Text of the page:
I am in a queue at the bank, a very long one. It’s a hot Friday. Some cashier is almost dozing off, he keeps rubbing his face with his sweaty palm. There is a mother with a toddler who is staring at the man (the toddler not the mother) in the behind row reading a magazine which has a topic,


There is an old man with a walking stick which has seen 3 presidents exchange ‘the sword of power’ at Uhuru Park. He is wearing an old dingy checked coat, the one with thick grey checks. His is fumbling with some papers most of which have been creased. The askari is there with him showing him the ticket machine in the bank.

“It needs to serve you before the real people serve you.”  (He tells him in vernacular)

The old chap is getting agitated. He says he wants to fill a slip. The Askari tells him to take a ticket and have a seat. At first when told about the ticket machine his eyes bulged, he thought the askari was a joyrider there. He asked him in the traditional way of showing disbelief,

“Ati umesema?”

He looks at the askari kimaandazi. He tilts his torso on one side.

“Acha nikutolee hii ticket mzee ndio uhudumiwe kule kwa counter”

He disagrees with the askari. He demands an explanation why the machine before humans. Everybody in the banking hall is looking at this old chap. It’s a question the world has been trying to answer for two decades now.

He hold his stick more firmly now. After a long explanation and intervention from the customer care executives, he finally gets a ticket.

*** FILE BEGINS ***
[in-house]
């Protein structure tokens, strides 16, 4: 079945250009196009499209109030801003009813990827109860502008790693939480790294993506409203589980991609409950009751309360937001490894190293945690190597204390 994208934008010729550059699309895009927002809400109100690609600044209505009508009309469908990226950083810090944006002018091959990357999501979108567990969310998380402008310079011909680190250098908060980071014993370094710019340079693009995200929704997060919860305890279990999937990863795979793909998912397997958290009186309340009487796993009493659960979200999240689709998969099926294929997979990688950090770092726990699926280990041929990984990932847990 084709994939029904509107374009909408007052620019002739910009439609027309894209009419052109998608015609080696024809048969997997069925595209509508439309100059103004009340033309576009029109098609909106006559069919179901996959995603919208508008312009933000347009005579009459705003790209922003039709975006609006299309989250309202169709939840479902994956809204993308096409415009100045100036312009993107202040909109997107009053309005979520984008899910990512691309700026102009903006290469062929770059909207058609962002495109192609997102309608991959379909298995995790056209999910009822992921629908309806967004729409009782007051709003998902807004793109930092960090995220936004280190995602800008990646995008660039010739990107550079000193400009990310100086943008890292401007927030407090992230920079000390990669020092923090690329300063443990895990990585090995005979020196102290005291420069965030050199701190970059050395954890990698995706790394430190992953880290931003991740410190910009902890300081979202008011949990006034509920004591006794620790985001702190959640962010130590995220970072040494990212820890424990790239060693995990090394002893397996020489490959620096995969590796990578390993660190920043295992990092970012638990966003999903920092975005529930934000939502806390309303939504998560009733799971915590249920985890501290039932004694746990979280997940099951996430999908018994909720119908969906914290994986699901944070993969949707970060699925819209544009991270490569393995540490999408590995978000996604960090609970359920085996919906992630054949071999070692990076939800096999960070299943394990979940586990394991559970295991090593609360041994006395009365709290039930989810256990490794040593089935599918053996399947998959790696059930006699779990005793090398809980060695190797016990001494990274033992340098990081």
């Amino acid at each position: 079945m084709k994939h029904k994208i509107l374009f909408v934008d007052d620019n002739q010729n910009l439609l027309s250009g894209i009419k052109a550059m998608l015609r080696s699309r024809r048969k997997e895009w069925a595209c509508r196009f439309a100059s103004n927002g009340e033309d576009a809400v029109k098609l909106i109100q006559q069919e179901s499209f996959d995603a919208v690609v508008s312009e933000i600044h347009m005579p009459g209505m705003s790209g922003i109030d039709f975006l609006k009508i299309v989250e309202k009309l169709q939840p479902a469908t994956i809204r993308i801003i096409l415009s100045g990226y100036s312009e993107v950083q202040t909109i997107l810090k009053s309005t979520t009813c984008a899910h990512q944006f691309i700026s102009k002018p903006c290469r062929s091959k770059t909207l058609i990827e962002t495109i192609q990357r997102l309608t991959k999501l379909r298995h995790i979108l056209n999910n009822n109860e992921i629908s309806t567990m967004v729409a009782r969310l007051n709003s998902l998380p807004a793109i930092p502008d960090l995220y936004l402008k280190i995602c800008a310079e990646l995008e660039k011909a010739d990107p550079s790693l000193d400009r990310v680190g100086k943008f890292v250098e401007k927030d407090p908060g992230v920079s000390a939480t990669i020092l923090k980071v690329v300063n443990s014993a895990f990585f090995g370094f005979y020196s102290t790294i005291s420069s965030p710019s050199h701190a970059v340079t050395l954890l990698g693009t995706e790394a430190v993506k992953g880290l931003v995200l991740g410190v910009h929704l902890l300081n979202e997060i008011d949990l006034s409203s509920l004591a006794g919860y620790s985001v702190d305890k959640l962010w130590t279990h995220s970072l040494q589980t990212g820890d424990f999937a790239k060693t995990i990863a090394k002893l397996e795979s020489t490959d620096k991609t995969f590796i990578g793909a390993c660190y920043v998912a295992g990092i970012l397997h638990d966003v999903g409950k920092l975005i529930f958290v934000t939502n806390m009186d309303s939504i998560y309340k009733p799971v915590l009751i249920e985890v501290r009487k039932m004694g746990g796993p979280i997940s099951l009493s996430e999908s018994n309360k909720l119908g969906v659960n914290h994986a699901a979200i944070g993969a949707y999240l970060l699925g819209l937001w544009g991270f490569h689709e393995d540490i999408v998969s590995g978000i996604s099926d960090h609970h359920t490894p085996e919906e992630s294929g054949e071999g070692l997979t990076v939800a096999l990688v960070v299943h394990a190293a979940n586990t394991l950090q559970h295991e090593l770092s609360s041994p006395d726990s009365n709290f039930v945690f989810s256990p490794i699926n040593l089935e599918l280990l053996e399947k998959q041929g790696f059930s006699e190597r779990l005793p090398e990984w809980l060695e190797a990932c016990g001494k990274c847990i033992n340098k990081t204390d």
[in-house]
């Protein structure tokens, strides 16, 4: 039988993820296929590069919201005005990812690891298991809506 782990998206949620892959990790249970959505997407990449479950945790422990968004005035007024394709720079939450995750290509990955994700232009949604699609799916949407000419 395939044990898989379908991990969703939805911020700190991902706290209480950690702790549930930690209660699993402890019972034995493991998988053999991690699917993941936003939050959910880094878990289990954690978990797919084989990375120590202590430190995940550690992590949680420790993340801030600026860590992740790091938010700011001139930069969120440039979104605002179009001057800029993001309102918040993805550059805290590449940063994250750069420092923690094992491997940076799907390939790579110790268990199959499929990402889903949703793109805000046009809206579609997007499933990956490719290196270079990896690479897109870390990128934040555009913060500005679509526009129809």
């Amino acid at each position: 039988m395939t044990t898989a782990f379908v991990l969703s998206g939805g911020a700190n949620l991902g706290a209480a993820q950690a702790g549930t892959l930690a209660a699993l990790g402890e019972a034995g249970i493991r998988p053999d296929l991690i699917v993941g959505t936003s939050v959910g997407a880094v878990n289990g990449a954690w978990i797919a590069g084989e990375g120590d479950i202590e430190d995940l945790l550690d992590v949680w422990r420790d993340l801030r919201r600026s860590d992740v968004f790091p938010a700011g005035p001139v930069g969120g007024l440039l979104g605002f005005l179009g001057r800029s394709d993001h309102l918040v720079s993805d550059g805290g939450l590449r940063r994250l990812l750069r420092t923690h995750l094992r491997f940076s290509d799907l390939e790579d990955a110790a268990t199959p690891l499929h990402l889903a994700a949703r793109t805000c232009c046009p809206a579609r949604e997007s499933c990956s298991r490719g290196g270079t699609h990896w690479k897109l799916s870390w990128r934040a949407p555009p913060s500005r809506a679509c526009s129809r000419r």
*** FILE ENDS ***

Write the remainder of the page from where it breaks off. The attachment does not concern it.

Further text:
His ticket reads TICKET NUMBER 542. This old man rolls it and trashes it. He asks the askari if he will wait for these other 500 chaps to be sorted before him. He is made to understand that it’s only a sequence they are following. He sits down on the edge of the chair. He puts the cash money he was holding in his right hand and the crumbled papers in his coat pocket. He pulls out a red phone togethre with a couple cigarettes. He squints at the phone and puts it back.

There is another chap who receives a phone call near me. He has a smooth polished sound. He speaks in high valyrian Dholuo. He converses something and then mentions “first time Mombasa” and he chuckles softly, like a rich widowed lady, the old man in our line looks at him disgustingly.

“This boy has less manners”

Pointing at him with his pallid forefinger, disgusted. He swallows hardly like he has a sore throat. He has a thin unshaven beard on his thin and pale skin on the sun exposed faced.

“Does he mean to say I am seeing this city today? I have been here far long”

Another man beside him gets called by the mzungu lady for his ticket number.

The chap from Valyria hangs up, looks at this old man and says to him it wasn’t about him. It was about something else. Everything is calm, after some few dismayed clicks the old man gives.

A lady calls him not for his ticket number but maybe to forgo any further chaos in the banking hall. He stands up shakingly like and old forklift and goes to the counter. He holds some cash in his hand firmly, the lady probably tells him cash is delivered into the new self-service cash deposit machines though he would be guided.

All hell breaks loose.

He left murmuring something under his breath after he thumped his stick on the floor very hard. He walked away. He probably didn’t sleep that night. Maybe thinking how the city people have made life so complicated, he would sit for dinner with his wife and children telling his children how they used to bury the cash in Kimbo cans below the guava trees in their times.


2 thoughts on “NO COUNTRY FOR OLD MEN

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